Google and LG have done a fantastic job with the Nexus 5, producing a very desirable phone at an outrageously low price. It's the best value-for-money smartphone out there right now.
We're seriously impressed by the Honor 6 which costs just £249 while providing specs you would normally pay a lot more for. It has a decent 5in Full HD screen, high quality cameras, good battery life, 4G support, good performance, expandable storage and wireless features like NFC and an IR blaster. The microSD cards slot is limited to 32 GB and Emotion UI isn't the best Android software but these don't stop the Honor 6 being the best value smartphone around.
The Galaxy Note 4 is a bit of a handful and is rather expensive but lovers of the Galaxy Note range will likely be enamoured with this edition. It is, on the whole, a great device with plenty of power and features. As long as you're aware that you're buying a huge phone and will get the most out of what it offers. Otherwise a smaller and cheaper handset is probably a better choice – the Galaxy S5 or one of its rivals.
Like the Galaxy S5 and Xperia Z2, the new HTC One M8 isn't a big leap compared to the previous model. What HTC has done is taken a great phone and made it better. The M8 looks and feels gorgeous and with important upgrades including a microSD card slot and an innovative camera. This is one desirable smartphone.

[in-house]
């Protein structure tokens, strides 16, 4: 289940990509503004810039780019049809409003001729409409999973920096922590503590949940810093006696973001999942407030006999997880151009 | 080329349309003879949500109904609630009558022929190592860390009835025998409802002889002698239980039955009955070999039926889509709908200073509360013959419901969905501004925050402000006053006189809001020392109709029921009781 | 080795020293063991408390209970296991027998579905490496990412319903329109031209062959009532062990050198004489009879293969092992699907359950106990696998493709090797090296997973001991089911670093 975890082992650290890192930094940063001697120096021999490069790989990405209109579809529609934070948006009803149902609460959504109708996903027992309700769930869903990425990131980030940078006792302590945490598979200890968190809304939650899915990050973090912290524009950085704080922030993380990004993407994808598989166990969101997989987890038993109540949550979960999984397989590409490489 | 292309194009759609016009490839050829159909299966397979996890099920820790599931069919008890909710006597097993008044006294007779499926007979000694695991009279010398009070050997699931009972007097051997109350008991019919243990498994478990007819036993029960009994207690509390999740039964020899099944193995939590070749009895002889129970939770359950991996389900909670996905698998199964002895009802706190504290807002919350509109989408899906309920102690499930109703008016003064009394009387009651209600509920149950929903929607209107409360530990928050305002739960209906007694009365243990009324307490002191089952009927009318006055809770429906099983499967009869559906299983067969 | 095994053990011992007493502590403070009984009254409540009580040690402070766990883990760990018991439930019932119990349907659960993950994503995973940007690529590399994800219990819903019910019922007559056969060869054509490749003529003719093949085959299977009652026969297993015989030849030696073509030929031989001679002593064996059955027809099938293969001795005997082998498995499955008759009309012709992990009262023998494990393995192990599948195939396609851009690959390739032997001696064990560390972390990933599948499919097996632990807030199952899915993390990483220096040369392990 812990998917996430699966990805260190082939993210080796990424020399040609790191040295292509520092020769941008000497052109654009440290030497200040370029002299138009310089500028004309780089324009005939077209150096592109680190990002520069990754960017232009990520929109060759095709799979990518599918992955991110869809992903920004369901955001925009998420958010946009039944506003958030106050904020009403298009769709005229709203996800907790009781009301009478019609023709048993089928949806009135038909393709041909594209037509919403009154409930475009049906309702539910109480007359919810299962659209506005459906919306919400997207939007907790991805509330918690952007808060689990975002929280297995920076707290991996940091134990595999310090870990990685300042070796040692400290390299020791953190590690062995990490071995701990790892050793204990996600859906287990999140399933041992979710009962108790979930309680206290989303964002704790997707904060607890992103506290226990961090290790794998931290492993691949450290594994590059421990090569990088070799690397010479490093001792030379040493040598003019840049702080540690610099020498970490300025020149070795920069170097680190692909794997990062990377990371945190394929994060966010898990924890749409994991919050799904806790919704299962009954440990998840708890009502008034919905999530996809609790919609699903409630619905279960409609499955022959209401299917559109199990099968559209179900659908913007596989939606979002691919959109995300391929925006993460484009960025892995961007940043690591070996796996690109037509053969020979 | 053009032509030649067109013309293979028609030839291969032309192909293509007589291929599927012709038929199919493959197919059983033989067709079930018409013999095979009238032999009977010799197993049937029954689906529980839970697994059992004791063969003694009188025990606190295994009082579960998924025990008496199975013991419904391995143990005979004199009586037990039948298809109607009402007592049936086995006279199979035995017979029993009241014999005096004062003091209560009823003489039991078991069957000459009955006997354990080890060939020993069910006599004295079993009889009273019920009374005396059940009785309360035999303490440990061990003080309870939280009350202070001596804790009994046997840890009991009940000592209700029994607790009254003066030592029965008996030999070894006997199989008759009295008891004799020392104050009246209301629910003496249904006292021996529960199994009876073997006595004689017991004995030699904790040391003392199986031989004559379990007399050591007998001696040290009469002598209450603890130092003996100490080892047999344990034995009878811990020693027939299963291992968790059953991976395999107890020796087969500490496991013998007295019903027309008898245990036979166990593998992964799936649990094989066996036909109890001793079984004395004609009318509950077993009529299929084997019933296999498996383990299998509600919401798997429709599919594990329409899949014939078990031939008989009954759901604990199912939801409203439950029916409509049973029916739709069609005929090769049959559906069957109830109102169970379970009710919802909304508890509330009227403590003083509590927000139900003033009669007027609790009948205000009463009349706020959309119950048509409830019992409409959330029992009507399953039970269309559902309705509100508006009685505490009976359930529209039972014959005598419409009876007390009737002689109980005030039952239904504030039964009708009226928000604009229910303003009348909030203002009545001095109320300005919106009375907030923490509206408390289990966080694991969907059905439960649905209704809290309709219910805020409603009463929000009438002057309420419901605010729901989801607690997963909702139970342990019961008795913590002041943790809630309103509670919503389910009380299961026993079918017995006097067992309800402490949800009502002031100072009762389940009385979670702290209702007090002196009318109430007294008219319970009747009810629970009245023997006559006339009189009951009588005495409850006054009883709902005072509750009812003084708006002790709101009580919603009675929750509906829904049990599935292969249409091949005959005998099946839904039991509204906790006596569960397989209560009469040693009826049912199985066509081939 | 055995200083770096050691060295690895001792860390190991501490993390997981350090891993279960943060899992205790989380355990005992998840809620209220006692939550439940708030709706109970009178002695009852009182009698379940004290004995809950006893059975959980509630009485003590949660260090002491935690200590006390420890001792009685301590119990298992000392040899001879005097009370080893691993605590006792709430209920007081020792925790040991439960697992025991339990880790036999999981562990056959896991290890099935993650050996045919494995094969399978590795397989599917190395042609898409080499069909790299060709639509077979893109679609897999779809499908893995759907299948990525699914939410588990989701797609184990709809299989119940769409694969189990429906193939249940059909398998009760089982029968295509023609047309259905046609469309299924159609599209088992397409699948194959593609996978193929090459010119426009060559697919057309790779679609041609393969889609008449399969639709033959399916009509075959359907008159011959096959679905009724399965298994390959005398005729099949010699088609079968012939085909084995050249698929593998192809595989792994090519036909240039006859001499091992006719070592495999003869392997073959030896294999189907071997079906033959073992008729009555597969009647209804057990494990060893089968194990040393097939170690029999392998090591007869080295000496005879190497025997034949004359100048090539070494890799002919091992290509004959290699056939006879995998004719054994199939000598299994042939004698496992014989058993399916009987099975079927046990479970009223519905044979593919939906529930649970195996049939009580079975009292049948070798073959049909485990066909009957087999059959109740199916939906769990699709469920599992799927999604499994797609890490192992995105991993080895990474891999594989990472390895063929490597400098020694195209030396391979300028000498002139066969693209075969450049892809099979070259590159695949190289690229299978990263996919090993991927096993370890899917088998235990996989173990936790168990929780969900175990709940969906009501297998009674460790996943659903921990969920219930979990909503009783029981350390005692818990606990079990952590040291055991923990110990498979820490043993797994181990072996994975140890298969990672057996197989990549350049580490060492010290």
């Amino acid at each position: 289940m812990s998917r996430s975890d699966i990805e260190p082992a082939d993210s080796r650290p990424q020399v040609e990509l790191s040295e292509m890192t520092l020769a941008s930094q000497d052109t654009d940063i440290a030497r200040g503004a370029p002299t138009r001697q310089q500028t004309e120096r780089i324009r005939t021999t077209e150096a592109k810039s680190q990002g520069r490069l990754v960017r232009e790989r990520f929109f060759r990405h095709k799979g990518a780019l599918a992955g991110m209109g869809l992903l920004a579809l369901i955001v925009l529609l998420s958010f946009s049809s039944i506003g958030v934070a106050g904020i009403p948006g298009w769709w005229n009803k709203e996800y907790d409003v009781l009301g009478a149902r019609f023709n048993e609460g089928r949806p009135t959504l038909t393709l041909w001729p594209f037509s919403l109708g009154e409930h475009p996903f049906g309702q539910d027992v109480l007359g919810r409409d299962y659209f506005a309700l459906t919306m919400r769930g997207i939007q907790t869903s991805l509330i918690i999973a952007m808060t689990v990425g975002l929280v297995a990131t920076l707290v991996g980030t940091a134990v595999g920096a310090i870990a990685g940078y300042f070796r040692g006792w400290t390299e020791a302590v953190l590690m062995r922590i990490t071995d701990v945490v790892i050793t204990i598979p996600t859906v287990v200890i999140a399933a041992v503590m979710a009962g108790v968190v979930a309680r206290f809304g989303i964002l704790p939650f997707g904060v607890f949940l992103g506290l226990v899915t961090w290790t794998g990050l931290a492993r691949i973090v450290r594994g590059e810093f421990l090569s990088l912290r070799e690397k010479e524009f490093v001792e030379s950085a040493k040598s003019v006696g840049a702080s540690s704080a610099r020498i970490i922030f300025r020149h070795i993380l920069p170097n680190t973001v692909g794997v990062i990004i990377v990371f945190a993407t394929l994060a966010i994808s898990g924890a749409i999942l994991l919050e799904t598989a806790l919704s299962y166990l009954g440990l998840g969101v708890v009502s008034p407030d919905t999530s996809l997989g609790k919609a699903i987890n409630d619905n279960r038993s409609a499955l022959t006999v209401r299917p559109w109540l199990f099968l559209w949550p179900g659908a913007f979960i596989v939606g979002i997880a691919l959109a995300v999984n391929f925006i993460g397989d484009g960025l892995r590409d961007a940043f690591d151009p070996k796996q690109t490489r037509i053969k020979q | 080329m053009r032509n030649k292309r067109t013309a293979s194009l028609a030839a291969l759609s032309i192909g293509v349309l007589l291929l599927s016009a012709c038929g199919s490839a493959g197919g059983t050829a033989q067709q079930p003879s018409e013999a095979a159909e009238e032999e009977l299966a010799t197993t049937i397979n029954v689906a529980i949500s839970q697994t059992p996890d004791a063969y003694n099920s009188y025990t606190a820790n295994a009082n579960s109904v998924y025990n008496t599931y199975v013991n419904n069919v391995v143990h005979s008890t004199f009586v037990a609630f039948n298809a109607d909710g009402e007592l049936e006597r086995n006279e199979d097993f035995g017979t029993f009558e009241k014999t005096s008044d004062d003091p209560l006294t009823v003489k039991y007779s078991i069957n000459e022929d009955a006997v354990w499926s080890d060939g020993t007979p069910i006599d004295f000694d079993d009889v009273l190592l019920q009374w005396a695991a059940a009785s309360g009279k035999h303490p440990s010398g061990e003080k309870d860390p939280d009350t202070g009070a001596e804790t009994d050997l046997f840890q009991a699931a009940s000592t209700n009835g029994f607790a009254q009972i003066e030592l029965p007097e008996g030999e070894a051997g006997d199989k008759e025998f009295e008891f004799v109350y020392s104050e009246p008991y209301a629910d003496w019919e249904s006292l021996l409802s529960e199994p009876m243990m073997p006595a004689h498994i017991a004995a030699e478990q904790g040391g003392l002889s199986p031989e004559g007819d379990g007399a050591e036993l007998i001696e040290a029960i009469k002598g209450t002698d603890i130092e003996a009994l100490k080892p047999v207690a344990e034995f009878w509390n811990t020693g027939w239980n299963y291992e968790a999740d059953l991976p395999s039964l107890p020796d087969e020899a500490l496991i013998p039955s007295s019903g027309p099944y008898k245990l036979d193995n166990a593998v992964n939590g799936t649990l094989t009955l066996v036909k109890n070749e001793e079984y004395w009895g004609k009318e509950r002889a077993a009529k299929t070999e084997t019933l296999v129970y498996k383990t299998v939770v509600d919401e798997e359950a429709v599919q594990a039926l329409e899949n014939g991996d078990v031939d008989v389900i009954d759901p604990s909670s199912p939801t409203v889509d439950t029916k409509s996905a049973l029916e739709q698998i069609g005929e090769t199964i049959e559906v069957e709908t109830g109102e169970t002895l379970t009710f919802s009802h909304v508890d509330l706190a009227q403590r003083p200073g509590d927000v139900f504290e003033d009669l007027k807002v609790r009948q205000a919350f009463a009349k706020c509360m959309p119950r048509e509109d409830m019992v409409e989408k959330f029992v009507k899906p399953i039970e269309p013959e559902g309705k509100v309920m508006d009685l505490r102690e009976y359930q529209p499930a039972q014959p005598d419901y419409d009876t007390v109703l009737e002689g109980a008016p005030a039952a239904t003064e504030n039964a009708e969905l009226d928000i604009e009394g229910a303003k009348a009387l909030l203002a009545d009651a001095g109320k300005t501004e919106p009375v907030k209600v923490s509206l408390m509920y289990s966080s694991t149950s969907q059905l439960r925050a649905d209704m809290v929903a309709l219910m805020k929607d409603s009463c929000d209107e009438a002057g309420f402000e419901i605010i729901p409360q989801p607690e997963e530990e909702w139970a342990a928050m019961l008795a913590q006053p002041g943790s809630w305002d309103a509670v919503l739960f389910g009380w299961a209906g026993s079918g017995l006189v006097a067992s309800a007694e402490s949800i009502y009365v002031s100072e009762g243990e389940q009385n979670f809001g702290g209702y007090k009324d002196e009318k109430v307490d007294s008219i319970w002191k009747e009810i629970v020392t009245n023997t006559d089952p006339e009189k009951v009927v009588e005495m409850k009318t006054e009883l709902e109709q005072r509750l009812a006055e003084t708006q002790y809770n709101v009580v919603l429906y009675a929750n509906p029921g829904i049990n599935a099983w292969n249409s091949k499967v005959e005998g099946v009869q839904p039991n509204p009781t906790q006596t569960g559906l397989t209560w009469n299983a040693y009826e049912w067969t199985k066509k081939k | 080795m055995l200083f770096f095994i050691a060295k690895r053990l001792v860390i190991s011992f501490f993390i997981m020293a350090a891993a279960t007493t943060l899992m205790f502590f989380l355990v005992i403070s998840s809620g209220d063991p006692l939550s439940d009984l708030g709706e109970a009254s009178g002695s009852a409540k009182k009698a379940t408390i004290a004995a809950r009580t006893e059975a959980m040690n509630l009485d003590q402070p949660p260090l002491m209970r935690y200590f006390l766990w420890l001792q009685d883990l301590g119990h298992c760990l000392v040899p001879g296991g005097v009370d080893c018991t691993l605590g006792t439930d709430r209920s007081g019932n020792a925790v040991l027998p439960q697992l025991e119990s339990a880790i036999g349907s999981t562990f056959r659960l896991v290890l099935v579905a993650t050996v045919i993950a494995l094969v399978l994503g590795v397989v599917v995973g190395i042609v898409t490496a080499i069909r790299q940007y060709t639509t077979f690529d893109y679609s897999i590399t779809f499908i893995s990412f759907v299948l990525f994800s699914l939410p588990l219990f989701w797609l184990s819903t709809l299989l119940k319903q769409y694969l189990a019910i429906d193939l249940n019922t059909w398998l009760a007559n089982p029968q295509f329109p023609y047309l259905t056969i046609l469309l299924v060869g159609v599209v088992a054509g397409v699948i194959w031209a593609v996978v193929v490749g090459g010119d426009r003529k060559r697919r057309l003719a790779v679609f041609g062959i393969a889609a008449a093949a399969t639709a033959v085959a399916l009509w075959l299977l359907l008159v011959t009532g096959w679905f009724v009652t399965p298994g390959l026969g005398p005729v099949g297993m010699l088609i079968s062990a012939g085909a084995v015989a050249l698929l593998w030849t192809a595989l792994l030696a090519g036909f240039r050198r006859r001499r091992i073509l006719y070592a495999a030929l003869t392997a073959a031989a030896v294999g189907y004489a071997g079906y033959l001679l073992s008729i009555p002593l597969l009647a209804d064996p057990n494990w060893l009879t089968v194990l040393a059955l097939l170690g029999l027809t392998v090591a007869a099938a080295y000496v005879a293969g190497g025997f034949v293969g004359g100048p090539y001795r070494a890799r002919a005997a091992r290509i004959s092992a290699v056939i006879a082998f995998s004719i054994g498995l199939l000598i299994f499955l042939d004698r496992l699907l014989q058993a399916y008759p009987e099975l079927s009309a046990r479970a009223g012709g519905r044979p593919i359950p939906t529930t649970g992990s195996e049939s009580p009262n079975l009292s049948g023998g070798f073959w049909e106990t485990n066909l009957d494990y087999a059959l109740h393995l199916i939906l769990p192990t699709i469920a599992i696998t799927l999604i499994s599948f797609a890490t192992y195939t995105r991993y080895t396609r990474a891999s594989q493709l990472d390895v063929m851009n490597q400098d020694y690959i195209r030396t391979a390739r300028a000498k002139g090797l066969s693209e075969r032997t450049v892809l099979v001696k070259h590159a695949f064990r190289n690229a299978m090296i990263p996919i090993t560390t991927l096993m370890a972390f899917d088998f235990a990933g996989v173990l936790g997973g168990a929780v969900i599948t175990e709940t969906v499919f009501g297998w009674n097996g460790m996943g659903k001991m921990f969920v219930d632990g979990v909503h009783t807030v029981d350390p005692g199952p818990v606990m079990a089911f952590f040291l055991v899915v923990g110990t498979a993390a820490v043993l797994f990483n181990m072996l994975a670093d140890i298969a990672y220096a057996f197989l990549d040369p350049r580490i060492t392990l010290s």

LG trumped the competition with the G2. The phone offers a combination of value for money with high-end features which we haven't seen from rival flagship devices. A great specification combined with impressive design and handy software features mean there's very little to dislike about this handset - only really the lack of a microSD card slot. That fault is rectified in the new LG G3, and if you can afford that handset it will be worth the upgrade. But the LG G2 remains a great handset.
The Xperia Z3 compact is great little smartphone offering pretty much everything available on the full-size Z3 (including PS4 Remote Play and High-Res audio) apart from a Full HD screen. The new design is thinner and lighter plus the display is bigger than previously. At £349, this is not only the best mini smartphone you can buy, it's one of the best smartphones around.
LG has impressed us with the G3 which comes in at under £500 but packs amazing features including that Quad HD and a camera with a laser auto focus. The device is surprisingly small considering the 5.5in display and we like the more premium design. It's another winner from LG.